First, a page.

Fig. 2: Containers can be transferred to development, production and cloud environments without requiring modification. (Source: Red Hat)

For example, our work with LA Metro, the transportation provider in the Los Angeles area. Before using our PyraCloud platform the company was on track to spend up to 2-3x what they had budgeted for cloud, but was able to remedy the situation by having visibility into their entire software estate.

Further stated by the SoftwareONE team, “You want to make sure you’re rightsized for what you’re doing and not just taking a shot in the dark. With SoftwareONE you can have visibility into your entire estate.”

IT goes Bimodal

Besides the necessary cultural shift and the associated organizational changes, digital transformation implementation will of course need to consider new IT models, technologies and solutions as well.

The market researcher Gartner, for instance, predicts that most companies will soon use a hybrid IT architecture based on a blend of traditional and agile models; in this regard, Gartner has coined the term bimodal IT. It focuses on two different methods, i.e. “two-speed IT”, comprising a traditional and secure, operative IT foundation next to a non-linear and agile IT. The operative IT foundation is used to run traditional applications with strategically important data. In contrast, agile IT uses application models that can be deployed to respond quickly to new business requirements or circumstances. An IT model of this kind enables the selection of the most suitable IT environment and platform to accommodate different workloads and operational necessities.

Containers Support Digital Transformation Perfectly

Selecting the platform on which applications will be developed, integrated, delivered and managed is among the key decisions for successfully implementing digital transformation. Container technology above all will become increasingly significant, as it provides a convenient and efficient opportunity to develop and deliver new applications. In a nutshell, containers encapsulate and isolate applications with all necessary components and configuration data in one or several packages. This means that applications can be made available quickly, simply and with complete configurations, significantly speeding up the IT processes. This explains why containers have rapidly become a central application packaging and delivering method within the Linux world.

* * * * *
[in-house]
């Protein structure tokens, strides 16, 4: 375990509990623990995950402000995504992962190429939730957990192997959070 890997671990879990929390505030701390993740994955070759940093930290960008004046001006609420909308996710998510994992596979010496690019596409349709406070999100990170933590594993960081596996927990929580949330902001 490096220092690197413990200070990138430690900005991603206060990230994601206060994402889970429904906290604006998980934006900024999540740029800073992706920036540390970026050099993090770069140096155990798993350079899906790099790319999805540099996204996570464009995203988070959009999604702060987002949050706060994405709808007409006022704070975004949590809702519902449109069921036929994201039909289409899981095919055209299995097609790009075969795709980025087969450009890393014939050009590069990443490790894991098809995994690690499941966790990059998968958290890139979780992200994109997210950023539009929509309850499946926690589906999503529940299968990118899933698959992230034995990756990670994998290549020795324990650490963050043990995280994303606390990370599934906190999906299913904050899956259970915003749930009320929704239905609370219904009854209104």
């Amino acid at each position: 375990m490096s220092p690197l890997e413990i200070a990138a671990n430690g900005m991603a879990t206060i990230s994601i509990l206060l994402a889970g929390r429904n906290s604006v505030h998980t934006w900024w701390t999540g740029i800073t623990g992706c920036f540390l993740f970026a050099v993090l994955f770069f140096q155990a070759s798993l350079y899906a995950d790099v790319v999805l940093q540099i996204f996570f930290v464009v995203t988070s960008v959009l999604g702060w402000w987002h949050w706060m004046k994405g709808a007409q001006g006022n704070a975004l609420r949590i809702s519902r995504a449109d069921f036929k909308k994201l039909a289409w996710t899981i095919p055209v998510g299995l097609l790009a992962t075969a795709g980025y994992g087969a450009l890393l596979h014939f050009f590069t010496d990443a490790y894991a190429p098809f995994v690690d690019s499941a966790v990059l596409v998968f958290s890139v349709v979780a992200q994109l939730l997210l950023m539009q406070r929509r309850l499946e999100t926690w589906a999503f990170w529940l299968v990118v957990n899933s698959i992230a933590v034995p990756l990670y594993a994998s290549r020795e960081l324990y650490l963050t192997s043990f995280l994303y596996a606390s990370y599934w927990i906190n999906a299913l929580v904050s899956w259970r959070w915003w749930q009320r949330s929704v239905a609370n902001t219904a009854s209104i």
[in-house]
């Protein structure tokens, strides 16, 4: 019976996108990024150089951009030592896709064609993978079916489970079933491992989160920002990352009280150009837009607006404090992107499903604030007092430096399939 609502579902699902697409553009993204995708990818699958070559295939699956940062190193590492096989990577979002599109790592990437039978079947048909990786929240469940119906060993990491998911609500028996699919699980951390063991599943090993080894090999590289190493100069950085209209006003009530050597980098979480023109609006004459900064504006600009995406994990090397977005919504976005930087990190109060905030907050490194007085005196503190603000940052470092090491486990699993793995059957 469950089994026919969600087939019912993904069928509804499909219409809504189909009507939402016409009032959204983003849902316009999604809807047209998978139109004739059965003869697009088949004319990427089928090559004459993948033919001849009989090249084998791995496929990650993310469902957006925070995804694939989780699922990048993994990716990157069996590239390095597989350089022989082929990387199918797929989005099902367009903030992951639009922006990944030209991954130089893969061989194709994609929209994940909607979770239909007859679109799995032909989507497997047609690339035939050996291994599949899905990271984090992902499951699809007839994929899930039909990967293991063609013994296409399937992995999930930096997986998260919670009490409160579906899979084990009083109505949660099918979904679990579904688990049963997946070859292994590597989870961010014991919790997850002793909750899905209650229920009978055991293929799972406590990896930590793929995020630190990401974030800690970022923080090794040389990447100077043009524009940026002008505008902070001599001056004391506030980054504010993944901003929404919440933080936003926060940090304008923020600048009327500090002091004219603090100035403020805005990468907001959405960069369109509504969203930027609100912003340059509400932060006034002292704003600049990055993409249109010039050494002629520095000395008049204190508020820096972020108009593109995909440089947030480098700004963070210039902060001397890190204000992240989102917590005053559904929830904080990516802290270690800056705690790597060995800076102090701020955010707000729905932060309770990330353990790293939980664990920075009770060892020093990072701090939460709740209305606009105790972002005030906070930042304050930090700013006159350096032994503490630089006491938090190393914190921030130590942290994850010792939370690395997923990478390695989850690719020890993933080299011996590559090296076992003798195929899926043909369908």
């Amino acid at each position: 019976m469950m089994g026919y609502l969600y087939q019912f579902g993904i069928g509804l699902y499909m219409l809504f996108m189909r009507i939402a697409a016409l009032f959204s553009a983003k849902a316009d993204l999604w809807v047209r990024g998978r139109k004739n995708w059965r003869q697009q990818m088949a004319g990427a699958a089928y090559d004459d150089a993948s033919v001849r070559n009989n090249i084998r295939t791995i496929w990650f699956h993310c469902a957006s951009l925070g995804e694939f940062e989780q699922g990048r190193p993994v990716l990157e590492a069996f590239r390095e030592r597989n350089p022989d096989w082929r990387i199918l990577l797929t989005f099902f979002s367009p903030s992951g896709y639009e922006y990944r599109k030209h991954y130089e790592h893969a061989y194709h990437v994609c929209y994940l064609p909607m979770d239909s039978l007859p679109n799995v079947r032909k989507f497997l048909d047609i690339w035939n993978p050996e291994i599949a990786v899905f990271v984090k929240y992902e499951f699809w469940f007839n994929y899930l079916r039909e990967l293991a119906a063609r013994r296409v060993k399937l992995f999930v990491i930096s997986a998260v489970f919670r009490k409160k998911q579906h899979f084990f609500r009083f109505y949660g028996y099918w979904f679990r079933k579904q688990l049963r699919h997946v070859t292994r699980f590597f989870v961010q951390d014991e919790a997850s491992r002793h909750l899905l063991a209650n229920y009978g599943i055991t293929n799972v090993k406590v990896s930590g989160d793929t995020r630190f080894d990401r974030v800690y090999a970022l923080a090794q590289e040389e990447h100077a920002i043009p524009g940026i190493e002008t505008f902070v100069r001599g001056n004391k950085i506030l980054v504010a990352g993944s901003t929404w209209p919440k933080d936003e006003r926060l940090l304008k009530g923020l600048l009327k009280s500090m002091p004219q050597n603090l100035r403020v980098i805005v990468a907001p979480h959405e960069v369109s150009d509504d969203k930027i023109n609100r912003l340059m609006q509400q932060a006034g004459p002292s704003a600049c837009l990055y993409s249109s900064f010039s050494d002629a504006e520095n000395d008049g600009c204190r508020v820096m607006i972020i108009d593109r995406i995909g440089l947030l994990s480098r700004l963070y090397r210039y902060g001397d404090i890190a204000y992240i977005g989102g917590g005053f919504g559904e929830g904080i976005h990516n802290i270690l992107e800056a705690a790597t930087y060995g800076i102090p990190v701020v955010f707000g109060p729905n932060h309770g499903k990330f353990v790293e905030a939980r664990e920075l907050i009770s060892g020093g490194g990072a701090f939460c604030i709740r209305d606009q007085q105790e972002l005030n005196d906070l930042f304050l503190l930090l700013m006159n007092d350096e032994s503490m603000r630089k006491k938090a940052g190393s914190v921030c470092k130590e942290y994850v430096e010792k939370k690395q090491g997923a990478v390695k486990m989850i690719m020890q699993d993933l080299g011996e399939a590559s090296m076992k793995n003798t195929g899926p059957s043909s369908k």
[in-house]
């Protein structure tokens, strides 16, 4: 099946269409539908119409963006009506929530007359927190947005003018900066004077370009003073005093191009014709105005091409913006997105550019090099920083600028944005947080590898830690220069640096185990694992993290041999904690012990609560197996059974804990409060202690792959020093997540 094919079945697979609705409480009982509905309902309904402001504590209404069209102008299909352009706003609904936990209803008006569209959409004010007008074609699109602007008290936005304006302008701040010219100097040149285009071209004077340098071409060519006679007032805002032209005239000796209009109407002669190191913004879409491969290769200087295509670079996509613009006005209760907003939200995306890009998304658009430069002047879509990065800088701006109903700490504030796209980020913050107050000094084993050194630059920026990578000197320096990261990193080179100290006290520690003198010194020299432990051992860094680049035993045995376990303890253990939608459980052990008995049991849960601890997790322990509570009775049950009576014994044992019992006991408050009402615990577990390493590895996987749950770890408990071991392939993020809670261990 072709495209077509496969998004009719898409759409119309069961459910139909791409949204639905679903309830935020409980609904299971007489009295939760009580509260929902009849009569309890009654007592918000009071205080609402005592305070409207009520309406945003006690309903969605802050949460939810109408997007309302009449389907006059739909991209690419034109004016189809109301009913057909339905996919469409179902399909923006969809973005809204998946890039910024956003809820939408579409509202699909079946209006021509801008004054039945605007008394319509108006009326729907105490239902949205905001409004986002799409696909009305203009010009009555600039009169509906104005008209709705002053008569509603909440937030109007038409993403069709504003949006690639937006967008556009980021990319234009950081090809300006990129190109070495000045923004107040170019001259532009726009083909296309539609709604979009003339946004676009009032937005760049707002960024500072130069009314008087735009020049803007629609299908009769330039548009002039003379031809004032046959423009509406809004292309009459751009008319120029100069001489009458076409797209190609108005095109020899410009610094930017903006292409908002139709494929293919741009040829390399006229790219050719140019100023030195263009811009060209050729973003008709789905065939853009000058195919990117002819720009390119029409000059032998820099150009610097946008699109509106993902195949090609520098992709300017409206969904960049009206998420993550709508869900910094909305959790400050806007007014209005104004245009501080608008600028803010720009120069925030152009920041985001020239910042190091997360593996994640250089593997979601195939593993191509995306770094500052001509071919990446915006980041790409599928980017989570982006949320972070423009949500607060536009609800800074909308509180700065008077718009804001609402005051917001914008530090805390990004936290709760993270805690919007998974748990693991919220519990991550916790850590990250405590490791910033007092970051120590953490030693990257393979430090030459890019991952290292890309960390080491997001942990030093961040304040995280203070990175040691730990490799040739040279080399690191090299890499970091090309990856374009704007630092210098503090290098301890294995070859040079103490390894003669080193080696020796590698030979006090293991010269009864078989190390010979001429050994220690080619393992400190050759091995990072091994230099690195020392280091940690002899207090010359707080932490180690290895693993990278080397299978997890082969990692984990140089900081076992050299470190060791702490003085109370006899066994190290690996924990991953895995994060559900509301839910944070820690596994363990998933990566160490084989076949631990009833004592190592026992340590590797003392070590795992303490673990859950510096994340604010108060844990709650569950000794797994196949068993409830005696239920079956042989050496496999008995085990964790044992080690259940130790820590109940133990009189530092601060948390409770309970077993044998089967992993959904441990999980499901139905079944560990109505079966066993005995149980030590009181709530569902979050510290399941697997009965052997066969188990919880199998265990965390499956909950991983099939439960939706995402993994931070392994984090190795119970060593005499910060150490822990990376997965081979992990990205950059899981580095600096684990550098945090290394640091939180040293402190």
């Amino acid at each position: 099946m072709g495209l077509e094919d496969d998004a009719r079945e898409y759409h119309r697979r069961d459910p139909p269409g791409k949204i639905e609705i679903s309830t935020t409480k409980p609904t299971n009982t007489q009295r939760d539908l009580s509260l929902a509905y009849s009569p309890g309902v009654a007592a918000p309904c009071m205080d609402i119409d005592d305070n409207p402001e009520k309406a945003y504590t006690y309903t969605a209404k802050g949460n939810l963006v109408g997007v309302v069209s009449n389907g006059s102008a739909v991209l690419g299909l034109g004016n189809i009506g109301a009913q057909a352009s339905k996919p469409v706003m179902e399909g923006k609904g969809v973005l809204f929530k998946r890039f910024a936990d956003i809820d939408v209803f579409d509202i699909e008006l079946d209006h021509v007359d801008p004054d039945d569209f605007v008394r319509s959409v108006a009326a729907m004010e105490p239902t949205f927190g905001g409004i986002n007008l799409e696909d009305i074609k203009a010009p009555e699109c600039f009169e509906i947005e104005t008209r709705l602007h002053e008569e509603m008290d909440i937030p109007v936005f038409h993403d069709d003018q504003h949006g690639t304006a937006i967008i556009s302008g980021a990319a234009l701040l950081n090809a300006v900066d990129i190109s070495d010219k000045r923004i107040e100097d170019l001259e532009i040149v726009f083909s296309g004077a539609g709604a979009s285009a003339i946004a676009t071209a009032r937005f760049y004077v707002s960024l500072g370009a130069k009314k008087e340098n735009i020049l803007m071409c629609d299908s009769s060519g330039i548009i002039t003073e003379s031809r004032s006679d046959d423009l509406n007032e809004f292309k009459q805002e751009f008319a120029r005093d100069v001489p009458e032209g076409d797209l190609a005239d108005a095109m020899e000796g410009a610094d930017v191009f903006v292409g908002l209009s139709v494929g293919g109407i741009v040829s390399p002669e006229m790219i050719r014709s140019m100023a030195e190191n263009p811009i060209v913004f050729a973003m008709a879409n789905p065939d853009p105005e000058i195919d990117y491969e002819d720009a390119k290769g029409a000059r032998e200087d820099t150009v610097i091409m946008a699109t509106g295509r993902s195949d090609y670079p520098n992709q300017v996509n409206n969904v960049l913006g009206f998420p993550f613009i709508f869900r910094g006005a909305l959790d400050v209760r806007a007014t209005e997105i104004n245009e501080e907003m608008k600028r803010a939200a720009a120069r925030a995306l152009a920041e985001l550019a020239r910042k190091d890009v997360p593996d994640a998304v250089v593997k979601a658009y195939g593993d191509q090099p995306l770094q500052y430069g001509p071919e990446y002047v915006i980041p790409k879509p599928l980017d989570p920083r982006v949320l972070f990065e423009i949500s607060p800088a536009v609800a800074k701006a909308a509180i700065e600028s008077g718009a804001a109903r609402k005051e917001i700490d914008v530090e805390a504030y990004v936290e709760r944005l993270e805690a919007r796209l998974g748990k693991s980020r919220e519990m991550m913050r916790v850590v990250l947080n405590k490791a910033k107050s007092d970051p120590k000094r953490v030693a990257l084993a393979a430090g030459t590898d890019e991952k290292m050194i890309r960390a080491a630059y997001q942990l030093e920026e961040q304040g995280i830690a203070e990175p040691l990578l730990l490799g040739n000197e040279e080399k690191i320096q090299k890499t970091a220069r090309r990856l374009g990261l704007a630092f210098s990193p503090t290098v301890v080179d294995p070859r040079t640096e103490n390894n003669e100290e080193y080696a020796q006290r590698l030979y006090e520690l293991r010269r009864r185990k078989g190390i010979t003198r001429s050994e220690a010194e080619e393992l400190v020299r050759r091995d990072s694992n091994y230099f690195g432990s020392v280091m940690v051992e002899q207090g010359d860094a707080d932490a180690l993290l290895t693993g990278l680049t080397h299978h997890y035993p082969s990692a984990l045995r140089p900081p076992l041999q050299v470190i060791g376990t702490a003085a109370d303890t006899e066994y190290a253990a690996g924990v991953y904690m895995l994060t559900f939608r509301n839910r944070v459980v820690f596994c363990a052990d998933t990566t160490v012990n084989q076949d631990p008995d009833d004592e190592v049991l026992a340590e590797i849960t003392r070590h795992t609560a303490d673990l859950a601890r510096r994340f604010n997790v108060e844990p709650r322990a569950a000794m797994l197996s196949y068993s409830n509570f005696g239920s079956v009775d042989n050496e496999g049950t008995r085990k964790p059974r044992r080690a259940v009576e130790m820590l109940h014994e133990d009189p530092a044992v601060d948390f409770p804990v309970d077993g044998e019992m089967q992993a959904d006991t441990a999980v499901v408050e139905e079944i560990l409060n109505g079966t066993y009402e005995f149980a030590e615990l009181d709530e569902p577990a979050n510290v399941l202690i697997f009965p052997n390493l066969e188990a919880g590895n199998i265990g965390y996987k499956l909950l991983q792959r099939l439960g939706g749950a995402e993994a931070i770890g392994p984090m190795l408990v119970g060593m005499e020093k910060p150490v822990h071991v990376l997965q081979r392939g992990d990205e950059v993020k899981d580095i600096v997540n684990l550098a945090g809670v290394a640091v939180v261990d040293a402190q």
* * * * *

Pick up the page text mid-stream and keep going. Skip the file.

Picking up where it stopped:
Containers have stacks of advantages for cloud-native and traditional applications: efficiency and speed through standardization and automation, coupled with agility through autonomy and continuous delivery workflows, as well as flexibility through portability. A comprehensive container platform will define modern IT processes and can structure the operative model, as well as the organizational changes and cultural shift. Unlike classic virtualization solutions, in which changes take place incrementally in longer cycles lasting several months, and in which security and stability are the key factors, container processes are application-centered and developer-friendly. Containers and virtualization are hence ideal partners that build an important technical foundation for Gartner’s dual-speed IT.

Companies will be largely unable to ignore this kind of bimodal methodology, at least in the short term. They will only retain their competitive edge if they are able to market innovative products quickly, flexibly and reliably. The modification and expansion of the IT strategy and infrastructure in response to digital transformation is a basic requirement for this to happen. Only then will IT truly fulfil its new role as a creator of value.

  • Wednesday 29 November 2017